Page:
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Have You Ever Wondered...?

There is a common wisdom among programmers saying that design cannot be done by committee. However how can we design bigger and bigger systems without designing in teams? Does not that hurt consistency? Yes, partially. Most people seem to be able to keep design consistency when they work alone, however software projects of today and of the future are designed by teams. Keeping consistency in such environment is much harder, but it is possible. Chapter 16 describes what aspects need to be verified and checked, and introduces the APIReview process which is capable of doing so.

Convincing Developers to Document Their API

The Teamwork chapter also contains section called Convincing Developers to Document Their API. One note there nit picks on GeertjanWielenga for being afraid to modify Javadoc. After many weeks of convincing him, I am happy to report success! As Geertjan just disclosed on his blog, he finally changed javadoc to point to one of his tutorials. Perfect! Geertjan confesses that the final reason that forced him to fulfil his promise lies in the fact that I used a tape recorder and recorded him swearing to do it. Maybe, this may be the final decision contributor, but not the most important one! The most important moment happened a month ago when, by an accident, I disclosed to Geertjan that Javadoc is just an HTML text. Before that Geertjan probably thought that the Javadoc is something complicated and was afraid of it. When Geerjan realized that it is just another version of HTML, his fear started to disappear. That was the breakpoint. Then it took just one month and one pub visit to remove it completely. Geertjan, I am glad, you managed to make such a significant step on your road to be API guru!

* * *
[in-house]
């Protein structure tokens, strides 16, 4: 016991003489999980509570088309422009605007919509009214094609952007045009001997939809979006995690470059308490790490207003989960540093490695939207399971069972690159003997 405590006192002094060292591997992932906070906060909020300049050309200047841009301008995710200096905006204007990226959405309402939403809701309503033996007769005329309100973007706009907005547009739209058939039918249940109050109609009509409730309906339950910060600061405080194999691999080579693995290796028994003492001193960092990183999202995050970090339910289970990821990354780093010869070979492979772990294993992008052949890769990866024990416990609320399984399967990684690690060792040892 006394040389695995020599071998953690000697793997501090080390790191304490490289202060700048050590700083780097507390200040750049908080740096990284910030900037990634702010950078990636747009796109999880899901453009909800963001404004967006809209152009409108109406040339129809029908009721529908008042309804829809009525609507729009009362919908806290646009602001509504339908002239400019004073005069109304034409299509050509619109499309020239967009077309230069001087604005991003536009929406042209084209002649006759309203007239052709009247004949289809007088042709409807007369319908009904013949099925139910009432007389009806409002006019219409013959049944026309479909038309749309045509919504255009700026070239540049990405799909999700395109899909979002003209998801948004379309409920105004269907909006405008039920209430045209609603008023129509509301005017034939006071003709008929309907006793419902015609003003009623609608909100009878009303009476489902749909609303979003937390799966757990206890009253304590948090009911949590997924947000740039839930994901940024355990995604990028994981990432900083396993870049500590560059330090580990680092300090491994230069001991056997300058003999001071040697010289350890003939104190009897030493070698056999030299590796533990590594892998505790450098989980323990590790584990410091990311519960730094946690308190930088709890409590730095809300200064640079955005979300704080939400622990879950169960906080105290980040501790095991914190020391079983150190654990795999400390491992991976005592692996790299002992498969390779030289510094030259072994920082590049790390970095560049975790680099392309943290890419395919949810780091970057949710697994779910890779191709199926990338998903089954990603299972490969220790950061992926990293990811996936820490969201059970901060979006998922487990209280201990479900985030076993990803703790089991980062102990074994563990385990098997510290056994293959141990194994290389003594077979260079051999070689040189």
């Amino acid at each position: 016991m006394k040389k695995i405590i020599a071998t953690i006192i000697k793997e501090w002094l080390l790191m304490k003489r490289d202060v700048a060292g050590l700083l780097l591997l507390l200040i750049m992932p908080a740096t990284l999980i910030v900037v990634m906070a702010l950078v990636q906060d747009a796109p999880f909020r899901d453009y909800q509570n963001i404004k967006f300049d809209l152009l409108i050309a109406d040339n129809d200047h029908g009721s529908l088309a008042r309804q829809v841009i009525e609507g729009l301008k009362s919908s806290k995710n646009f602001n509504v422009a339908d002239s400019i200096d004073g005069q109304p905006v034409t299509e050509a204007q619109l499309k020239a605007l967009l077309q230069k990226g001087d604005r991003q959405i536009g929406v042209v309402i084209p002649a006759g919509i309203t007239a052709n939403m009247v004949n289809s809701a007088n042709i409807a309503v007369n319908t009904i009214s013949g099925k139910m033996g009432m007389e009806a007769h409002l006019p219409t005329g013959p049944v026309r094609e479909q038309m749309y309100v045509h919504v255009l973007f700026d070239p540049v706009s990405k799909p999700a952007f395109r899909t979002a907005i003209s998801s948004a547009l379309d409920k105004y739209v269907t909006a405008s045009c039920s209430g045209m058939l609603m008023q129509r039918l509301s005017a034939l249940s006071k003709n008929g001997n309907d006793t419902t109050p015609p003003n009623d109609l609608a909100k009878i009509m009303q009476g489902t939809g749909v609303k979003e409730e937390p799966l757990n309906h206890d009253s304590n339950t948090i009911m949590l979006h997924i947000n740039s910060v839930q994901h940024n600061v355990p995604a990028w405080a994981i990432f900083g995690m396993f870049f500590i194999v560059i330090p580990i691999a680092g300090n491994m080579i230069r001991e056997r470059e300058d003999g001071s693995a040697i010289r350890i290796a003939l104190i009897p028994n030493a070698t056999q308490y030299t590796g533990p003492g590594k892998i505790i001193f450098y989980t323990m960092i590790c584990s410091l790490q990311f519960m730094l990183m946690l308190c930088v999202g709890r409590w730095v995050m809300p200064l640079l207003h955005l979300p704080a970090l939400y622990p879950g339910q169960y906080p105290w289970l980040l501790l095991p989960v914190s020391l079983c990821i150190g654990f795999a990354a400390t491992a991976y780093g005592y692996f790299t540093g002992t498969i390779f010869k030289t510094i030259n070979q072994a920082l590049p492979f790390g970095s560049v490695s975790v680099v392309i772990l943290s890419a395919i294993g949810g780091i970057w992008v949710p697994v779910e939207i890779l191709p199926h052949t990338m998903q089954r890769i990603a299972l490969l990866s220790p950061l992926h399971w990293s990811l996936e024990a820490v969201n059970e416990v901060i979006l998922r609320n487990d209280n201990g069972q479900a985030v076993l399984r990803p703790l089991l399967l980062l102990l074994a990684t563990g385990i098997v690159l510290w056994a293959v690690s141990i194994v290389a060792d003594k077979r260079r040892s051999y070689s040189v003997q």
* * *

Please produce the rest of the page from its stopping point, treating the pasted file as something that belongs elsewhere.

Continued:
--JaroslavTulach 16:05, 17 July 2008 (UTC)

Accepting Patches

The Teamwork chapter claims that maintaining an API is no harder than maintaining the same code without API. The essential precondition in such claim is that there are no bugs in already released API. The details can be found in the Chapter 16, here is description of related adventures.

Paying More Attention to Your Issues

Recently I've been given the privilege to become default owner of many NetBeans platform APIs including openide.nodes, openide.explorer, openide.loaders, openide.filesystems, and others (I deserve that, I've created them back in 1997). However I've also received 200 new bugs. This does not make me feel comfortable. In such huge amount of issues, it is almost impossible to realize that some new arrived. It is impossible to really deal with the issues. At best they lay around unnoticed. I don't think this is good destiny for a bug report, and thus I decided to reduce their number significantly.

I went through the issues and eliminated those which did not seem important. Of course I fixed trivial NullPointerException, etc. On the other hand, reports about improper behavior without an automated test had to be closed. Enhancements without patches too. You may find this impolite, but this is the only way to scale the development. If you really want an enhancement to be implemented, we have API Review process that allows you to contribute.